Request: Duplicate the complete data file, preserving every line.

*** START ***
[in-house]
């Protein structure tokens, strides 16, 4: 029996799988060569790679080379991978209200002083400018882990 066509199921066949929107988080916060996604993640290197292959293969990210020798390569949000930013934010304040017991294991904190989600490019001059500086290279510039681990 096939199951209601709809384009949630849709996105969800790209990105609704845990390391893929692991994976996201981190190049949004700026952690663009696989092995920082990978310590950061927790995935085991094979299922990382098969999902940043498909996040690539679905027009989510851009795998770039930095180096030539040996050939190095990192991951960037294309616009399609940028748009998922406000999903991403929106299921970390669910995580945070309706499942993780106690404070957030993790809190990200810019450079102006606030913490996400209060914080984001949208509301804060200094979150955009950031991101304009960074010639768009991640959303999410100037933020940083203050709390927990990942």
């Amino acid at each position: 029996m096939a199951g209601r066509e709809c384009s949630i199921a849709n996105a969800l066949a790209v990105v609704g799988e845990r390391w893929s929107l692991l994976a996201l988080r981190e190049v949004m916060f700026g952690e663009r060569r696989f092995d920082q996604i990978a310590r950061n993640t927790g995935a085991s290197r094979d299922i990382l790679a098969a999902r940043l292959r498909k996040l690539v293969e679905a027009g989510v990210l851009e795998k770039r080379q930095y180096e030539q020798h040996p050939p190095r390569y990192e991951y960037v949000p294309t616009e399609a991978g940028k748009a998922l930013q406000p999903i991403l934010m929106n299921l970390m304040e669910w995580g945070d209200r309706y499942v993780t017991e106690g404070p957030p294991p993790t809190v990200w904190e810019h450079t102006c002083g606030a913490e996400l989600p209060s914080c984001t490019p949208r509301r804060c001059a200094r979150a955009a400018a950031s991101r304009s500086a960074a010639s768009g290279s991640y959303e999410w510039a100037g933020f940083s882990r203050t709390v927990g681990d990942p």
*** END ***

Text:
[in-house]
């Protein structure tokens, strides 16, 4: 029996799988060569790679080379991978209200002083400018882990 066509199921066949929107988080916060996604993640290197292959293969990210020798390569949000930013934010304040017991294991904190989600490019001059500086290279510039681990 096939199951209601709809384009949630849709996105969800790209990105609704845990390391893929692991994976996201981190190049949004700026952690663009696989092995920082990978310590950061927790995935085991094979299922990382098969999902940043498909996040690539679905027009989510851009795998770039930095180096030539040996050939190095990192991951960037294309616009399609940028748009998922406000999903991403929106299921970390669910995580945070309706499942993780106690404070957030993790809190990200810019450079102006606030913490996400209060914080984001949208509301804060200094979150955009950031991101304009960074010639768009991640959303999410100037933020940083203050709390927990990942």
């Amino acid at each position: 029996m096939a199951g209601r066509e709809c384009s949630i199921a849709n996105a969800l066949a790209v990105v609704g799988e845990r390391w893929s929107l692991l994976a996201l988080r981190e190049v949004m916060f700026g952690e663009r060569r696989f092995d920082q996604i990978a310590r950061n993640t927790g995935a085991s290197r094979d299922i990382l790679a098969a999902r940043l292959r498909k996040l690539v293969e679905a027009g989510v990210l851009e795998k770039r080379q930095y180096e030539q020798h040996p050939p190095r390569y990192e991951y960037v949000p294309t616009e399609a991978g940028k748009a998922l930013q406000p999903i991403l934010m929106n299921l970390m304040e669910w995580g945070d209200r309706y499942v993780t017991e106690g404070p957030p294991p993790t809190v990200w904190e810019h450079t102006c002083g606030a913490e996400l989600p209060s914080c984001t490019p949208r509301r804060c001059a200094r979150a955009a400018a950031s991101r304009s500086a960074a010639s768009g290279s991640y959303e999410w510039a100037g933020f940083s882990r203050t709390v927990g681990d990942p």